Wednesday, August 12, 2009

Grumpy dispatches from a domesticated American

I'm feeling a little overwhelmed and awfully grumpy today. Allison and I moved to Dallas recently, waiting for our overseas training to begin in September. My anxiety has little to do with raising funds for our trip, making a big move to DFW, or even leaving behind my friends and family for at least 3 months. Now that I am out of my normal element--my hometown of Houston--I am seeing things much differently. I am becoming more aware of my surroundings and the many influences on my behavior. I have come to conclude that I am thoroughly domesticated.

While we have been in Dallas, Allie and I have been watching a lot more TV. I say "a lot" because even one hour of TV today is way more than we are use to. Nevertheless, the more TV we watch the more advertisements we see. Whereas I studied commercial marketing ad nauseam (pun intended) and am use to my grandfather muting commercials, Allie's family tries to enjoy them. In many ways commercials are as much a part of the TV experience as the featured show itself.

Maybe its because I am in a different social setting or because I am not use to watching so much TV, but I have noticed one strong theme in TV ads: Buy this and you will be happy! Everything from car commercials to ads about Trident gum to bargain deals at Kohls promise to make us shinier, happier people (see REM). This narrative is repeated over and over again and we have all bought into it.

Old Testament scholar Walter Brueggemann once delivered 19 theses at an Emergent Conversation conference in 2004. His first thesis was that "Everyone lives by a script." His fourth thesis statement summarizes one through three and goes as follows: That script (technological, therapeutic, consumer militarism) enacted through advertising and propaganda and ideology, especially on the liturgies of television, promises to make us safe and to make us happy.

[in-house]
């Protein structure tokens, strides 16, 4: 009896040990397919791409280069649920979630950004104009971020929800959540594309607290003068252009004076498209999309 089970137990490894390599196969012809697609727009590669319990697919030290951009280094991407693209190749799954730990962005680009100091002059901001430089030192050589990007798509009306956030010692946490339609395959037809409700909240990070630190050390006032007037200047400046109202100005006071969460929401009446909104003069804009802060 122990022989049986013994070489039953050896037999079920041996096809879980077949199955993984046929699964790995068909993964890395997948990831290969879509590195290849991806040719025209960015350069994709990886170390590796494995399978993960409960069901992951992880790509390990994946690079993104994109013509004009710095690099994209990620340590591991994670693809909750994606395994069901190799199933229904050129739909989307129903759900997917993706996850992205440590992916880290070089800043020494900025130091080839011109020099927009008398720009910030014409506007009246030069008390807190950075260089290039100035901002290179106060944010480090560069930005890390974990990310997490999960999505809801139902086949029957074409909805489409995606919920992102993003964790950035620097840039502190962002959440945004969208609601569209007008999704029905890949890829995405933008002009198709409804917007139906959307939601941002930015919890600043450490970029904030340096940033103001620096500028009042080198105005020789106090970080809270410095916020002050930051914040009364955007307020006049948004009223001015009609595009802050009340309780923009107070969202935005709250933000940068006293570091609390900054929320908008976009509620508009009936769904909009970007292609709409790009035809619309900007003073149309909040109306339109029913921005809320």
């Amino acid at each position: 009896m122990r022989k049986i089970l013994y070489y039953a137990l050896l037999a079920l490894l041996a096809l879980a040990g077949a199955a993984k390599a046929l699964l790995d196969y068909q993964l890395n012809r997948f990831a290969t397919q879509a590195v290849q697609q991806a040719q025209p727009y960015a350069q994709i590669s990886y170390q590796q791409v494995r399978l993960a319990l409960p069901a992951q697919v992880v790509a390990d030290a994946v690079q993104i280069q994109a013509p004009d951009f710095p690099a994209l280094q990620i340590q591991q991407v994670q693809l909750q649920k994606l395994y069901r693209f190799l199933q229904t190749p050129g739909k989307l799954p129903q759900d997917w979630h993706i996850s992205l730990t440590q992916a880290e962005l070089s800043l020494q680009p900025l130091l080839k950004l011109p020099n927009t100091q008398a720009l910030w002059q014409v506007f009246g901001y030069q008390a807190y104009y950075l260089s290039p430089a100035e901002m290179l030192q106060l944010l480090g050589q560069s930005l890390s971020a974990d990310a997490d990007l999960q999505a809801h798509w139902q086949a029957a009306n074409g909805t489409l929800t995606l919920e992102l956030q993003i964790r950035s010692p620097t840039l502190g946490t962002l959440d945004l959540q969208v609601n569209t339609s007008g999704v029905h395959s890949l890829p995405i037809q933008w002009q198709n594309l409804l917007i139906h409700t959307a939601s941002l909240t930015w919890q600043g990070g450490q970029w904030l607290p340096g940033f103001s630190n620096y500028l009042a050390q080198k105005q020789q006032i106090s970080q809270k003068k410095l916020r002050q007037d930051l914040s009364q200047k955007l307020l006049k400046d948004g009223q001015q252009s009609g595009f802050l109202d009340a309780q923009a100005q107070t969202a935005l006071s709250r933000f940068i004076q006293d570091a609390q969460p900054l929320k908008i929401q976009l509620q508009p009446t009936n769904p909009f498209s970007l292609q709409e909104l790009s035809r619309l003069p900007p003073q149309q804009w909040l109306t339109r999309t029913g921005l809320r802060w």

It's not as if I have been blind to this sweeping script. I do think, however, I am just now realizing its effects on me. Here I am, grumpy and frustrated about the consumerism that so plagues me and my countrymen and the only thing I can think about is going to Barnes and Noble. Why? Because I am upset and I would feel better if I could buy a new book, something glossy and new for my bookshelf. Something that people could look at when they enter my home and think, "Wow, he must read a lot" or "what a lovely collection of books." This, my friends, is simply idolatry via consumeristic ideology. I can manipulate the system of consumerism to get people to worship me and then I will be satisfied. Consumerism=therapy.

I don't have much else to add because I am still working through this garbage. But let me at least thank God for the Holy Spirit because I would lose my mind without some sort of guidance in all of this. I pray that you are also discerning your surroundings and looking beyond that which controls and enslaves. May we worship the one, true God and leave our idols behind.

No comments: